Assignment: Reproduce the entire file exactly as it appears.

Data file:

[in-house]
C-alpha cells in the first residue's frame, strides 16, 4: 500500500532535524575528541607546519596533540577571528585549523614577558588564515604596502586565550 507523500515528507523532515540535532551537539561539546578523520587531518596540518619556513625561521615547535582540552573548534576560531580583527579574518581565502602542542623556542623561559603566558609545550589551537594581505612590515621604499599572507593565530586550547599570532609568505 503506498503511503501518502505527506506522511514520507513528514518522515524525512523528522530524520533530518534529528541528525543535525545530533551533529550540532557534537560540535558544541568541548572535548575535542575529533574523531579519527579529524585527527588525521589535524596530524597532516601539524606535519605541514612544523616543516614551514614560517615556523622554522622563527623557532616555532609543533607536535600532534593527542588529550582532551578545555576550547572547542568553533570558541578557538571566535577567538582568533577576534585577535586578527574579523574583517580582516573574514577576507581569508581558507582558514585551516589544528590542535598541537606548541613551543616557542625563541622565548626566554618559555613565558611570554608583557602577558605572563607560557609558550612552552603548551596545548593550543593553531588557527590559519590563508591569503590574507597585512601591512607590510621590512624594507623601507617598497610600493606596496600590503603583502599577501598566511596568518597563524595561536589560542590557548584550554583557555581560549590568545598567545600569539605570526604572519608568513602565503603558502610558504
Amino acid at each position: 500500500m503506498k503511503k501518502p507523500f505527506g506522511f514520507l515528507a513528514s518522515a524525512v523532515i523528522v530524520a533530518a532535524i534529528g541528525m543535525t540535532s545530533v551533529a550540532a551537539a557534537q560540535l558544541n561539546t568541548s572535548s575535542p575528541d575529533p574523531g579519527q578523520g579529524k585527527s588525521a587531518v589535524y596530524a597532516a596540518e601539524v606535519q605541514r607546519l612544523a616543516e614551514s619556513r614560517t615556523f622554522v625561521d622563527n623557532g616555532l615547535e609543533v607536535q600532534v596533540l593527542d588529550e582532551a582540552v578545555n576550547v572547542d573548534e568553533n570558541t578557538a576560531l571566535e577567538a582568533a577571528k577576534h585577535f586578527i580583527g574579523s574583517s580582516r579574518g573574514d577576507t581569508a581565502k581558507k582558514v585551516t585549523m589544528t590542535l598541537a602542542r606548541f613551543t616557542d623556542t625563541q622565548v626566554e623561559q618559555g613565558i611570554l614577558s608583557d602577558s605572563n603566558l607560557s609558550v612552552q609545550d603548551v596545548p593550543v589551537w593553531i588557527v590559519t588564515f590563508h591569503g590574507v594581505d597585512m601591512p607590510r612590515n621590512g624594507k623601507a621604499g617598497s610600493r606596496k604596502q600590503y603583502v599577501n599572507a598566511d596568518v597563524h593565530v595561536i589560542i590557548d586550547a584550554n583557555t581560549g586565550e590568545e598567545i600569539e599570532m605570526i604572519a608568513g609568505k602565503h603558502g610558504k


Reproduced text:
[in-house]
C-alpha cells in the first residue's frame, strides 16, 4: 500500500532535524575528541607546519596533540577571528585549523614577558588564515604596502586565550 507523500515528507523532515540535532551537539561539546578523520587531518596540518619556513625561521615547535582540552573548534576560531580583527579574518581565502602542542623556542623561559603566558609545550589551537594581505612590515621604499599572507593565530586550547599570532609568505 503506498503511503501518502505527506506522511514520507513528514518522515524525512523528522530524520533530518534529528541528525543535525545530533551533529550540532557534537560540535558544541568541548572535548575535542575529533574523531579519527579529524585527527588525521589535524596530524597532516601539524606535519605541514612544523616543516614551514614560517615556523622554522622563527623557532616555532609543533607536535600532534593527542588529550582532551578545555576550547572547542568553533570558541578557538571566535577567538582568533577576534585577535586578527574579523574583517580582516573574514577576507581569508581558507582558514585551516589544528590542535598541537606548541613551543616557542625563541622565548626566554618559555613565558611570554608583557602577558605572563607560557609558550612552552603548551596545548593550543593553531588557527590559519590563508591569503590574507597585512601591512607590510621590512624594507623601507617598497610600493606596496600590503603583502599577501598566511596568518597563524595561536589560542590557548584550554583557555581560549590568545598567545600569539605570526604572519608568513602565503603558502610558504
Amino acid at each position: 500500500m503506498k503511503k501518502p507523500f505527506g506522511f514520507l515528507a513528514s518522515a524525512v523532515i523528522v530524520a533530518a532535524i534529528g541528525m543535525t540535532s545530533v551533529a550540532a551537539a557534537q560540535l558544541n561539546t568541548s572535548s575535542p575528541d575529533p574523531g579519527q578523520g579529524k585527527s588525521a587531518v589535524y596530524a597532516a596540518e601539524v606535519q605541514r607546519l612544523a616543516e614551514s619556513r614560517t615556523f622554522v625561521d622563527n623557532g616555532l615547535e609543533v607536535q600532534v596533540l593527542d588529550e582532551a582540552v578545555n576550547v572547542d573548534e568553533n570558541t578557538a576560531l571566535e577567538a582568533a577571528k577576534h585577535f586578527i580583527g574579523s574583517s580582516r579574518g573574514d577576507t581569508a581565502k581558507k582558514v585551516t585549523m589544528t590542535l598541537a602542542r606548541f613551543t616557542d623556542t625563541q622565548v626566554e623561559q618559555g613565558i611570554l614577558s608583557d602577558s605572563n603566558l607560557s609558550v612552552q609545550d603548551v596545548p593550543v589551537w593553531i588557527v590559519t588564515f590563508h591569503g590574507v594581505d597585512m601591512p607590510r612590515n621590512g624594507k623601507a621604499g617598497s610600493r606596496k604596502q600590503y603583502v599577501n599572507a598566511d596568518v597563524h593565530v595561536i589560542i590557548d586550547a584550554n583557555t581560549g586565550e590568545e598567545i600569539e599570532m605570526i604572519a608568513g609568505k602565503h603558502g610558504k